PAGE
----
(08-09-2015 06:37 AM)onlinebiker Wrote:  It occurs to me - that fairy tales are superior to religious teachings in one vital way.

While both are fictions invented to deliver a story as a means of instilling values and morals -- the fairy tale doesn't require or even expect the listener to believe it to be true. This makes the fairy tale more intellectually honest.

Perhaps if they'd preface all religious texts with "Once Upon a Time" there would be less consternation over the whole thing.

Just a suggestion.


Angel

I have a two volume work on British folktales in which the author points out a distinction between fairy tales and folktales. The former is generally understood to be fictional (just as you noted), while the latter is considered to have some kernel of truth.

I figured some would be interested in the author's actual words:

"In the Introduction ... of this work I have tried to make clear the main distinction between narrative and legendary tales. The criterion is that of the belief of the narrator. The teller of a Fairy Tale may believe in ghosts and fairies as much as a modern fiction-writer does in motor cars, but on a received and accepted background they both build a fictional narrative. Of course, the folk narrator may not believe in dragons or flying carpets or any of the apparatus of Fairy Tales. His belief or unbelief is unimportant, for he is telling a frankly fictional tale. The teller of a legend is on different ground: he is telling something that he expects to have received as a fact, generally with corroborative detail of person, time or place. Sometimes the distinction seems arbitrary and the line is hard to draw, but the main position is clear...." (A Dictionary of British Folk-Tales: Part B, pp. vii-viii)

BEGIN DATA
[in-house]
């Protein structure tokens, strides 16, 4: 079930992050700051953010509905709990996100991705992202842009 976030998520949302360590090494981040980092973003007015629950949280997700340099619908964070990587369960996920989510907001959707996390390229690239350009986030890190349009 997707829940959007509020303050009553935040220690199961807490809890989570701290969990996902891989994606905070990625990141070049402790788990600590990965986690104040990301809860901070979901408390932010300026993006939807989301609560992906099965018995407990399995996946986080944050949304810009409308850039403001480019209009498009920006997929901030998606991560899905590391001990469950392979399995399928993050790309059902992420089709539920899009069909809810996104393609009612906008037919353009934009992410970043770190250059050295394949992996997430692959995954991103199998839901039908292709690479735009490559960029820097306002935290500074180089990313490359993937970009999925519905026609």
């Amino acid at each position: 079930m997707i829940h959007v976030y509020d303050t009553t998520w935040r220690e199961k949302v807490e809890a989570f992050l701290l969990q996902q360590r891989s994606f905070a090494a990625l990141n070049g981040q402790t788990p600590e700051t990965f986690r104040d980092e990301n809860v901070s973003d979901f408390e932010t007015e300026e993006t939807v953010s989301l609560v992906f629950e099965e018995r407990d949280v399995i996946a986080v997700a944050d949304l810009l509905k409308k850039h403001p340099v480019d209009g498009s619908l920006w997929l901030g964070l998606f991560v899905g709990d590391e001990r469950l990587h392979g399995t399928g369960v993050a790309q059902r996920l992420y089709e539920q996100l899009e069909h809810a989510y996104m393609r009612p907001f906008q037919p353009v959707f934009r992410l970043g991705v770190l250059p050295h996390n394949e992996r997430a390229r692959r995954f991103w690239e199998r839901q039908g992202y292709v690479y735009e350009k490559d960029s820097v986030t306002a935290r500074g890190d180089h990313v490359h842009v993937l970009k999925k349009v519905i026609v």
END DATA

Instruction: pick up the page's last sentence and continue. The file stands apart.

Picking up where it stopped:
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08-09-2015, 09:35 AM
RE: Faith and Fairy Tales
(08-09-2015 06:37 AM)onlinebiker Wrote:  While both are fictions invented to deliver a story as a means of instilling values and morals -- the fairy tale doesn't require or even expect the listener to believe it to be true. This makes the fairy tale more intellectually honest.

You mean believe them to be historically true?